The G8 and NATO are planning to hold major summits in Chicago, from May 19-21, and the city is preparing for an emergency. Ad Busters is calling for 50,000 protesters to take to the streets and, in turn, Mayor Rahm Emanuel—who does not want to let a serious crisis go to waste—is assuming expanded executive powers; bypassing the City Council and bidding process to award contracts for new police gear. As the world’s great powers meet to negotiate and discuss security and our shared future, out in the streets, police officers and protesters should seize the opportunity to do the same. Open dialogue, discipline and nonviolent deescalation tactics could prove beneficial to all.
Connor Guy focuses on racism and race relations.
“NYCLU Analysis Reveals NYPD Street Stops Soar 600% Over Course of Bloomberg Administration.” NYCLU, February 14, 2012.
A new NYCLU analysis out Tuesday shows both a huge increase in NYPD stop-and-frisks over the last ten years, and more alarmingly, that these searches disproportionately target minorities—adding to the department's already-long list of racially and religiously charged PR disasters in recent months. (In case you missed these, the recent incidents include spying on Muslims, an effort to cover up involvement in and complicity with the hateful training video, "The Third Jihad," and various charges of brutality). It will be interesting to see if this new data proves provocative enough to effect any real change.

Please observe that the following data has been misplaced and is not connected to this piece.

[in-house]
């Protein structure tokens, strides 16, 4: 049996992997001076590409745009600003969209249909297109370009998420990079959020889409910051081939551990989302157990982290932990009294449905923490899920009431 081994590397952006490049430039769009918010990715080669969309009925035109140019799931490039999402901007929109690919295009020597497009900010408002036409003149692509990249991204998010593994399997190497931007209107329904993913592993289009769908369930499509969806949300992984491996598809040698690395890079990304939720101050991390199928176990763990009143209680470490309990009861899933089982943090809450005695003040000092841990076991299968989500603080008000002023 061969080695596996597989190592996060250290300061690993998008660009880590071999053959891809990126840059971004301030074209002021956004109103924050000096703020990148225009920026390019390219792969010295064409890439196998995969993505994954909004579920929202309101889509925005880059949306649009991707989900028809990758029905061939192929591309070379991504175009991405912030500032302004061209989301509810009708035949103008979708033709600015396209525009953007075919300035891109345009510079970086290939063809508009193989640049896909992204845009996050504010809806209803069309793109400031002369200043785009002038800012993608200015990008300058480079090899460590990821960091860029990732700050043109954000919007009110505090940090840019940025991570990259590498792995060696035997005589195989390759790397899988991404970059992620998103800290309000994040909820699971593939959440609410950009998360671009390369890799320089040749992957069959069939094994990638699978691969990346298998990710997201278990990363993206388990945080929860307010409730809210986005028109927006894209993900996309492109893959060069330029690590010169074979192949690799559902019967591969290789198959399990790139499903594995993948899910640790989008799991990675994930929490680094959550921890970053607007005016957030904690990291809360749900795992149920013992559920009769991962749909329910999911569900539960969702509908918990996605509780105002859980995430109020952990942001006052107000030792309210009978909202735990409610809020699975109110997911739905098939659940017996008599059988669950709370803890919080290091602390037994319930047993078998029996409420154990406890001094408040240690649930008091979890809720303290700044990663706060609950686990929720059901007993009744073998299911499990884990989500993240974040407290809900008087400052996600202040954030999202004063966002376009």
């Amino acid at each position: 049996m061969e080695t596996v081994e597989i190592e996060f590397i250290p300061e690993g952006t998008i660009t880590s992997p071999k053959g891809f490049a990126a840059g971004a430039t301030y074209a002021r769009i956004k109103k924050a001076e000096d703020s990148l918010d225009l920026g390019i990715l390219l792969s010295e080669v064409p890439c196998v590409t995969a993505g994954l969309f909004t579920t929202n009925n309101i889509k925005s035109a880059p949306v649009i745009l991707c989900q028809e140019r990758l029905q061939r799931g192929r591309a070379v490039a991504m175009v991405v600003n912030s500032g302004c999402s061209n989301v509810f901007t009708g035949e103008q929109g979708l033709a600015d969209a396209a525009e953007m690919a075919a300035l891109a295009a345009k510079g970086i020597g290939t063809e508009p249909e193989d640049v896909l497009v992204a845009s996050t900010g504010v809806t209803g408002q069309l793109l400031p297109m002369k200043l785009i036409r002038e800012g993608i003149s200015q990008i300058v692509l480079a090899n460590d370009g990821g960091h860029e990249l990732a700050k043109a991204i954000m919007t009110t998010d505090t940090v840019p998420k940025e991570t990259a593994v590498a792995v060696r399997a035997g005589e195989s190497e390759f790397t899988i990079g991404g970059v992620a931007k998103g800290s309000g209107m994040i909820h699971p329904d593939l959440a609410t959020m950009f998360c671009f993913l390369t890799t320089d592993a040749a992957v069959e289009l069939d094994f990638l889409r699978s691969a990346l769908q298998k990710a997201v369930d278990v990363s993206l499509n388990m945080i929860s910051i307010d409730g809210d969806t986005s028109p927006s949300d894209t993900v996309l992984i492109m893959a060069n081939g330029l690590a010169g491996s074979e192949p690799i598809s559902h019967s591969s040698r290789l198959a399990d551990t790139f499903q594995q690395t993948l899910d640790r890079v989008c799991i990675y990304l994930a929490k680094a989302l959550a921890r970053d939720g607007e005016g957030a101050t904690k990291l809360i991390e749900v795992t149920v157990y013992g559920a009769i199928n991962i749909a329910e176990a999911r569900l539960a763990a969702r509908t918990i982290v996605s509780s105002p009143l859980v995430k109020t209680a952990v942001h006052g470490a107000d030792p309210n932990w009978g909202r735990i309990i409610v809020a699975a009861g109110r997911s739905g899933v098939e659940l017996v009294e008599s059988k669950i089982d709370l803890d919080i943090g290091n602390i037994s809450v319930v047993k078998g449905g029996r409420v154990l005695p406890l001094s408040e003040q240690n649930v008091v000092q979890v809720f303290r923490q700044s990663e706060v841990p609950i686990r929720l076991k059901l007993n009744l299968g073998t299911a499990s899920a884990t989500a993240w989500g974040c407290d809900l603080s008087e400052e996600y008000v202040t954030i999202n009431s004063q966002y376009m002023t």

Ebtihal Mubarak focuses on human rights.
“The Hamza I Know,” by Omar al-Tamimi. Mashallah News, February 14, 2012.
This sincere letter written by an acquaintance of Hamza Kashgari, the young Saudi writer who is facing blasphemy charges for three controversial tweets he wrote on the occasion of Prophet Mohammad’s birthday, shows clearly that this frenzy attack is no coincidence, and he’s not it’s only target. This well-organized violent campaign led by Saudi’s most extreme clerics, and encouraged by the Saudi regime is aiming not only for the young activists of Jeddah’s Bridges Bookstore, but also after everyone who dares to gather and discuss and read about religion, politics, revolutions, corruption, philosophy and literature.
Hannah Murphy focuses on sex and gender.
“Virginia School District Wants to Ban Cross-Dressing By Students,” by Kristina Chew. Care2, February 11, 2012.